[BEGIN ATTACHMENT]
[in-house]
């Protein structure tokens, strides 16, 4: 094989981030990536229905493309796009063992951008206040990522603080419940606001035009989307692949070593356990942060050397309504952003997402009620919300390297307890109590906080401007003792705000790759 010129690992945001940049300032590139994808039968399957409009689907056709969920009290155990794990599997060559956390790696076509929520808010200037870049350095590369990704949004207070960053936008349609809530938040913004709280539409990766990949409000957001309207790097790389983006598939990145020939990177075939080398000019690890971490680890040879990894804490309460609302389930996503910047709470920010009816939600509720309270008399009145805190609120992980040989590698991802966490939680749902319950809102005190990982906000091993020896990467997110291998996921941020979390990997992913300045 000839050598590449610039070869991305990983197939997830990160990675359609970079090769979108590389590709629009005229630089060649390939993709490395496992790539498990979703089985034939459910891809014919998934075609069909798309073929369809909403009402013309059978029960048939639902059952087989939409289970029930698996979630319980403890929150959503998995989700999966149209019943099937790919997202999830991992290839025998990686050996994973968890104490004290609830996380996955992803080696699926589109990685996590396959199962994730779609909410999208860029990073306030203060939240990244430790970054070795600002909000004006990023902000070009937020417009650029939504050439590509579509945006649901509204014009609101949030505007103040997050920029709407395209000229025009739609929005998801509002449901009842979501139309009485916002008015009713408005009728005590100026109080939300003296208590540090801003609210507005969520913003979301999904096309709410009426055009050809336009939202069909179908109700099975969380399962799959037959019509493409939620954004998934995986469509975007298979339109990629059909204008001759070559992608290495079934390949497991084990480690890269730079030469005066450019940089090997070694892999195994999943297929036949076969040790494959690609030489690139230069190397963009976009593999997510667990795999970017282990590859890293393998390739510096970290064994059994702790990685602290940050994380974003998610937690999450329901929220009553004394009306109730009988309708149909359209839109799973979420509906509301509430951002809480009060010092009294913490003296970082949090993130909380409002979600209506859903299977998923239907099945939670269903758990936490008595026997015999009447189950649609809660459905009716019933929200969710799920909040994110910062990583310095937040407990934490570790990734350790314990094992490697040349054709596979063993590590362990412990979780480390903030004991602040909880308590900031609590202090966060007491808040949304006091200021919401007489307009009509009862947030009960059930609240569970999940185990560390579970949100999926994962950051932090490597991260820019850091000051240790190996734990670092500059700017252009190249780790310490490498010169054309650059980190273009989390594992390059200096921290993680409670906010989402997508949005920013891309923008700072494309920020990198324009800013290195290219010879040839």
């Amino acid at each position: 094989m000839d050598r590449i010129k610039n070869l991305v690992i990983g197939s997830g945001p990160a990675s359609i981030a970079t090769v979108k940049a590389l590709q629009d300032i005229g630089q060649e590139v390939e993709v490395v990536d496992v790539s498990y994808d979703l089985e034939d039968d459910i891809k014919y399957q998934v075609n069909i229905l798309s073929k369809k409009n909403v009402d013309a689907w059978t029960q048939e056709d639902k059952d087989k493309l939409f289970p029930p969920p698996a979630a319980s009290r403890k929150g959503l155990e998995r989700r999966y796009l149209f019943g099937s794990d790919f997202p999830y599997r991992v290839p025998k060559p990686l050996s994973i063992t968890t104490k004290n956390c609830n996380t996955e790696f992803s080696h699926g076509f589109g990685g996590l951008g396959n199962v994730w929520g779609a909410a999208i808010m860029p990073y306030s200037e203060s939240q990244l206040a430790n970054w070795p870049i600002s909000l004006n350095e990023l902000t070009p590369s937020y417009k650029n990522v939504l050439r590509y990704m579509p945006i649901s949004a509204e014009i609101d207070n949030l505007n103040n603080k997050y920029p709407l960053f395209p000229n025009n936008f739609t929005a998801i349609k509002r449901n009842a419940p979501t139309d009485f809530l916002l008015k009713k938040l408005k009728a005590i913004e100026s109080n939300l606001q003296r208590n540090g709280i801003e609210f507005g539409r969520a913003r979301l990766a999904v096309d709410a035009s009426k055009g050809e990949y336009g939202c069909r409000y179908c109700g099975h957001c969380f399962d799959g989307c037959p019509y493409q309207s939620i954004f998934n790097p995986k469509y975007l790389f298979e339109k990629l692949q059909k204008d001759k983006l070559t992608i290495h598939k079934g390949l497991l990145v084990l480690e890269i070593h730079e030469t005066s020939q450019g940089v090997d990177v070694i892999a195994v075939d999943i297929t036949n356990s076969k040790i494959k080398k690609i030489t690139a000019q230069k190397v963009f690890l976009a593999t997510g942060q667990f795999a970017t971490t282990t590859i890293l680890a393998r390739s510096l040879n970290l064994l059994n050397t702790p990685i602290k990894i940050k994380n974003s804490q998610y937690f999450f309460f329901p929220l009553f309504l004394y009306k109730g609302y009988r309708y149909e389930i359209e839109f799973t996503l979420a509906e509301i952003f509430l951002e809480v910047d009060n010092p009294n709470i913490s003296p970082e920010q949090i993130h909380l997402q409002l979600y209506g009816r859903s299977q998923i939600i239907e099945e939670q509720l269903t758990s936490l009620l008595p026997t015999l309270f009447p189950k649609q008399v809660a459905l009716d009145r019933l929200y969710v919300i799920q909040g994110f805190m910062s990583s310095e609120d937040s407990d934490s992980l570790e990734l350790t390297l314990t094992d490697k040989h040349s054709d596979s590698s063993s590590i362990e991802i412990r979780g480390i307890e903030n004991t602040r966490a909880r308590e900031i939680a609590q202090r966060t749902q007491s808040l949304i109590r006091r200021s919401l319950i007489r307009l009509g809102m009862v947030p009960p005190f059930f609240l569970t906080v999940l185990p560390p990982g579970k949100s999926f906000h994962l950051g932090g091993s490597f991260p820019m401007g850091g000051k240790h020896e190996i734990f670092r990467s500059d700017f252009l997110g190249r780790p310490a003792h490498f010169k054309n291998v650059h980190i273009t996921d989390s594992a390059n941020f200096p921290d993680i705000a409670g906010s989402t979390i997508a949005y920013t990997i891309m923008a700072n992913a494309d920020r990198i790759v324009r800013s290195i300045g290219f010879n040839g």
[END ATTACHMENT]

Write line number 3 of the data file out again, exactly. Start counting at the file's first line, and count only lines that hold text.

């Amino acid at each position: 094989m000839d050598r590449i010129k610039n070869l991305v690992i990983g197939s997830g945001p990160a990675s359609i981030a970079t090769v979108k940049a590389l590709q629009d300032i005229g630089q060649e590139v390939e993709v490395v990536d496992v790539s498990y994808d979703l089985e034939d039968d459910i891809k014919y399957q998934v075609n069909i229905l798309s073929k369809k409009n909403v009402d013309a689907w059978t029960q048939e056709d639902k059952d087989k493309l939409f289970p029930p969920p698996a979630a319980s009290r403890k929150g959503l155990e998995r989700r999966y796009l149209f019943g099937s794990d790919f997202p999830y599997r991992v290839p025998k060559p990686l050996s994973i063992t968890t104490k004290n956390c609830n996380t996955e790696f992803s080696h699926g076509f589109g990685g996590l951008g396959n199962v994730w929520g779609a909410a999208i808010m860029p990073y306030s200037e203060s939240q990244l206040a430790n970054w070795p870049i600002s909000l004006n350095e990023l902000t070009p590369s937020y417009k650029n990522v939504l050439r590509y990704m579509p945006i649901s949004a509204e014009i609101d207070n949030l505007n103040n603080k997050y920029p709407l960053f395209p000229n025009n936008f739609t929005a998801i349609k509002r449901n009842a419940p979501t139309d009485f809530l916002l008015k009713k938040l408005k009728a005590i913004e100026s109080n939300l606001q003296r208590n540090g709280i801003e609210f507005g539409r969520a913003r979301l990766a999904v096309d709410a035009s009426k055009g050809e990949y336009g939202c069909r409000y179908c109700g099975h957001c969380f399962d799959g989307c037959p019509y493409q309207s939620i954004f998934n790097p995986k469509y975007l790389f298979e339109k990629l692949q059909k204008d001759k983006l070559t992608i290495h598939k079934g390949l497991l990145v084990l480690e890269i070593h730079e030469t005066s020939q450019g940089v090997d990177v070694i892999a195994v075939d999943i297929t036949n356990s076969k040790i494959k080398k690609i030489t690139a000019q230069k190397v963009f690890l976009a593999t997510g942060q667990f795999a970017t971490t282990t590859i890293l680890a393998r390739s510096l040879n970290l064994l059994n050397t702790p990685i602290k990894i940050k994380n974003s804490q998610y937690f999450f309460f329901p929220l009553f309504l004394y009306k109730g609302y009988r309708y149909e389930i359209e839109f799973t996503l979420a509906e509301i952003f509430l951002e809480v910047d009060n010092p009294n709470i913490s003296p970082e920010q949090i993130h909380l997402q409002l979600y209506g009816r859903s299977q998923i939600i239907e099945e939670q509720l269903t758990s936490l009620l008595p026997t015999l309270f009447p189950k649609q008399v809660a459905l009716d009145r019933l929200y969710v919300i799920q909040g994110f805190m910062s990583s310095e609120d937040s407990d934490s992980l570790e990734l350790t390297l314990t094992d490697k040989h040349s054709d596979s590698s063993s590590i362990e991802i412990r979780g480390i307890e903030n004991t602040r966490a909880r308590e900031i939680a609590q202090r966060t749902q007491s808040l949304i109590r006091r200021s919401l319950i007489r307009l009509g809102m009862v947030p009960p005190f059930f609240l569970t906080v999940l185990p560390p990982g579970k949100s999926f906000h994962l950051g932090g091993s490597f991260p820019m401007g850091g000051k240790h020896e190996i734990f670092r990467s500059d700017f252009l997110g190249r780790p310490a003792h490498f010169k054309n291998v650059h980190i273009t996921d989390s594992a390059n941020f200096p921290d993680i705000a409670g906010s989402t979390i997508a949005y920013t990997i891309m923008a700072n992913a494309d920020r990198i790759v324009r800013s290195i300045g290219f010879n040839g």